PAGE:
As I’ve said before, the concept of an NFC-powered mobile wallet faces plenty of challenges, especially in the short term. Sustainable business models have yet to emerge, retailers must invest in expensive readers and — not for nothing — credit cards and cash work just fine. (Not to mention that many customers are simply uncomfortable with the idea of paying for stuff with their phones, according to a study released last week.)
But NFC is nonetheless coming to handsets in a big way, as evidenced by a slew of announcements at Mobile World Congress in Barcelona last week. So while NFC-enabled handsets will come to market before other crucial elements for a truly mobile wallet fall into place, there are still some possibilities for the technology in the interim. Here are a few possibilities:
- Mobile marketing. RFID-enabled posters and stickers can be used to transmit product information or promotional discounts with just a click or two (which makes them potentially more effective than mobile barcodes). And brick-and-mortar retailers can install readers that let users join an e-mail list with just a wave of their phones.
- A virtual fingerprint. Brick-and-mortar sites like restaurants and concert venues can use NFC to get their customers to advertise for them through social networks. Google is pursuing that strategy in Portland, Ore., by packaging NFC with its Google Places window stickers for retailers.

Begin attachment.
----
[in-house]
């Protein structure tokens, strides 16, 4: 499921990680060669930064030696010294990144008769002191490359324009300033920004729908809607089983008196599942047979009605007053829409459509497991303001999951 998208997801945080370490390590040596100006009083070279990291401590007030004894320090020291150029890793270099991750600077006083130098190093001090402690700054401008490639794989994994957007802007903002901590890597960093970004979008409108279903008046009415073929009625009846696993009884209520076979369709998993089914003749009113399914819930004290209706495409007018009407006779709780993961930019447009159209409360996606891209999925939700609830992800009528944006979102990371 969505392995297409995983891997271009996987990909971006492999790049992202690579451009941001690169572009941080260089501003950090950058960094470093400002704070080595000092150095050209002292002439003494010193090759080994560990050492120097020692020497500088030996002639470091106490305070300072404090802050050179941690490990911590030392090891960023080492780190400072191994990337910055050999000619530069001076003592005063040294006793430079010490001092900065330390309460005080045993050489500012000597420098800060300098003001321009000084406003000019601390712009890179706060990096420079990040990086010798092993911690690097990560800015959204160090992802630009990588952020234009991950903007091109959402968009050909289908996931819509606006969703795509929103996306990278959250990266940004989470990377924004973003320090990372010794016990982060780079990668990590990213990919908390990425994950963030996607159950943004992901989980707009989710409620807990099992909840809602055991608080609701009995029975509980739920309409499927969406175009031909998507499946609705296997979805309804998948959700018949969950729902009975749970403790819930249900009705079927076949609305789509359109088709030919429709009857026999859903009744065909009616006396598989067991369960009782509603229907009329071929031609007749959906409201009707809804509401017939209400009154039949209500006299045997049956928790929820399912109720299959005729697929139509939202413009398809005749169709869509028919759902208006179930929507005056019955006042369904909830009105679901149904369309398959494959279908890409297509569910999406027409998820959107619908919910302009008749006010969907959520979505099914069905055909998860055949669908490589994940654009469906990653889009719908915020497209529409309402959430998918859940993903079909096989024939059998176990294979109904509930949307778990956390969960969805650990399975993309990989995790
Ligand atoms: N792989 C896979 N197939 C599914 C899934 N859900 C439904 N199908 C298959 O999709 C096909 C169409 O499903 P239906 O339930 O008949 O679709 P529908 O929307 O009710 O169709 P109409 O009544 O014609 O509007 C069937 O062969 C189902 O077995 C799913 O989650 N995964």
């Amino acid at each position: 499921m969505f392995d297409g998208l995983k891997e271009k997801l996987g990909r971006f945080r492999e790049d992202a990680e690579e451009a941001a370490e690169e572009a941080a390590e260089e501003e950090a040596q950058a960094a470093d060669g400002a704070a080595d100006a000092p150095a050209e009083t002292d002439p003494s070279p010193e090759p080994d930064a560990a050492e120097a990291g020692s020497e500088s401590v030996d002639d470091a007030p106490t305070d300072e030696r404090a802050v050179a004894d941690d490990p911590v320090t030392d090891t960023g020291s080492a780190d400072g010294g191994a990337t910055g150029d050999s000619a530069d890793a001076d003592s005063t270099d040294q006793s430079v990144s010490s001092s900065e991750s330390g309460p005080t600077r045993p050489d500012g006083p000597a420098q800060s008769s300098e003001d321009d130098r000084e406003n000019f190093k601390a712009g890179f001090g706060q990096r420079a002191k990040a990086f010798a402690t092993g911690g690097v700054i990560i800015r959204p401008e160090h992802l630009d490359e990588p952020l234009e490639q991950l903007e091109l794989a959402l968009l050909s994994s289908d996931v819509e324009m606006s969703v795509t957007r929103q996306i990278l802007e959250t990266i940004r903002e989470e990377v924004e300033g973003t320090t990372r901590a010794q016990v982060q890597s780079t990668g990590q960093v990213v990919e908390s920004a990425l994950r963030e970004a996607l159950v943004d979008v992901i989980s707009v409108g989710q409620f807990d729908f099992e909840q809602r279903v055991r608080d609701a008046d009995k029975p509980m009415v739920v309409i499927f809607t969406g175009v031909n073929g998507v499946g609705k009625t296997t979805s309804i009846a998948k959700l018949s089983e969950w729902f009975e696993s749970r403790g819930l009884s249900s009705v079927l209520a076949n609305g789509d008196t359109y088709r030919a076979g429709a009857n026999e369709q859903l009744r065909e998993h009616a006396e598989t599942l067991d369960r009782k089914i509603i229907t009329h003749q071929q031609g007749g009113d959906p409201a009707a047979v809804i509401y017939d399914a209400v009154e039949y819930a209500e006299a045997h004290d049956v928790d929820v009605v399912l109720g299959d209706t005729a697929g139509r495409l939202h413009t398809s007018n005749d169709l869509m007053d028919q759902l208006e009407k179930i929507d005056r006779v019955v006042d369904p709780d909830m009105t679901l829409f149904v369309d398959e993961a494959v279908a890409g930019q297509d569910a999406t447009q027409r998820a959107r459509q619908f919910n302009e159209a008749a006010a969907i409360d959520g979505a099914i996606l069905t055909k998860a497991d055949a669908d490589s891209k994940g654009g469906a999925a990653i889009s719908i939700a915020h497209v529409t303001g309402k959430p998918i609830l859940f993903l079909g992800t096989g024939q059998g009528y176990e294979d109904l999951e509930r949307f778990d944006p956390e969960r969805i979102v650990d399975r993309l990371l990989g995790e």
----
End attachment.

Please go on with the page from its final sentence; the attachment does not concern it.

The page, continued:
- Application discovery. Countless businesses are using smartphone apps to engage with their customers on the go, but those apps are too often lost amid the hundreds of thousands of titles in Apple’s App Store and Google’s Android Market. Instead of asking consumers to wade through those vast libraries, NFC can deliver an app directly to a phone quickly and easily.
The mobile wallet may never gain traction the way some hope it does, but a powerful new tool is coming to handsets in the form of NFC. Savvy advertisers and app developers should be paying attention. For more potential uses for NFC, please read my column this week at GigaOM Pro (subscription required).
Image source: Flickr user kawanet.
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